Griffith Park in Los Angeles, California consists of about 4,000 acres of land. This massive park and tourist attraction has a myriad of trails in which visitors can hike and to see various locations that overlook Los Angeles County. Along these trails are various species of trees, bushes, and seemingly harmless grasses. However, these grasses are more than meets the eye. The grasses are Bromus diandrus, an invasive species of grass that lines almost every trail in the park.
Bromus diandrus, more often referred to as Bromegrass, Ripgut brome, or Ripgut grass, is a grass that is indigenous to the Mediterranean regions but has been widely introduced to the rest of the world, including to California. The climate and temperature of Southern California is similar to that of the Mediterranean, allowing this invasive species to prosper in this ecosystem. Furthermore, the florets of the grass are sharp and bristle-like which allows its seeds to stick onto feathers, fur, and clothes permitting its dispersal over long ranges. Additionally, Bromus diandrus plants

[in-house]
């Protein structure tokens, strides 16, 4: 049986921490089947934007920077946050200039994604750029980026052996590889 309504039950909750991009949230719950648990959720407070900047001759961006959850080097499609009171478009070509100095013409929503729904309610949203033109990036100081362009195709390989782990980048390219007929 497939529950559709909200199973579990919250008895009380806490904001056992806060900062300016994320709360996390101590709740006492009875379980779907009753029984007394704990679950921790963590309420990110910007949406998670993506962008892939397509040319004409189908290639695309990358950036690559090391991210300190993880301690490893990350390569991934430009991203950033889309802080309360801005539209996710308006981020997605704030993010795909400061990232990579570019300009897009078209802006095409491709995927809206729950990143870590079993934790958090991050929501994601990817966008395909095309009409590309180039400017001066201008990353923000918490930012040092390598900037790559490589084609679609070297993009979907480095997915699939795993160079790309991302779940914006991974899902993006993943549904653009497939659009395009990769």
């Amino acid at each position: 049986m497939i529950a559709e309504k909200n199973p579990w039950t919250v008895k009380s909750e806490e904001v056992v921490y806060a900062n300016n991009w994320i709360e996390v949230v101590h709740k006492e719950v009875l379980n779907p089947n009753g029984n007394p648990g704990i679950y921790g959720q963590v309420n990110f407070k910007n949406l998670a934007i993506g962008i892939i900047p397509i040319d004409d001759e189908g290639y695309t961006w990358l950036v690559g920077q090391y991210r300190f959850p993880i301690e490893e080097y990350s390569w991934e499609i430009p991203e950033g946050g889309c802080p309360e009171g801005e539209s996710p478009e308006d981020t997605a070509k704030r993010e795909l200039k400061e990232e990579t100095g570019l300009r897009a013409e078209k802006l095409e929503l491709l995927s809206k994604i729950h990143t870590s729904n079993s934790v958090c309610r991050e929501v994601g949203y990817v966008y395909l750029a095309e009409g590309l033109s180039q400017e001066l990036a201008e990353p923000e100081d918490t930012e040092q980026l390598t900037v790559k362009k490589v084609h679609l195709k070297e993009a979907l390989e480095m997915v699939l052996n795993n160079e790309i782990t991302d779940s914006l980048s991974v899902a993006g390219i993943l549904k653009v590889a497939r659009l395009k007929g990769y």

have short lifespans, reaching maturity in as little as one year. Dense populations of Bromus diandrus, such as the one shown, can produce more than 1000 seeds per square meter. As a result of the species’ capacity to thrive and flourish in Griffith park coupled with its ability to be easily dispersed, the grass has caused a loss in biodiversity in terms of other plants and pollinators.
Not only does this invasive grass pose a threat to the biodiversity of its surrounding ecosystem, it also serves as a hazard to the habitat surrounding it. During the summer months, this grass dries up making it extremely flammable and increasing the chances of wildfires and its spread. Conservation efforts to keep this invasive species at bay have been made, but this grass still runs rampant throughout Griffith Park and much of California.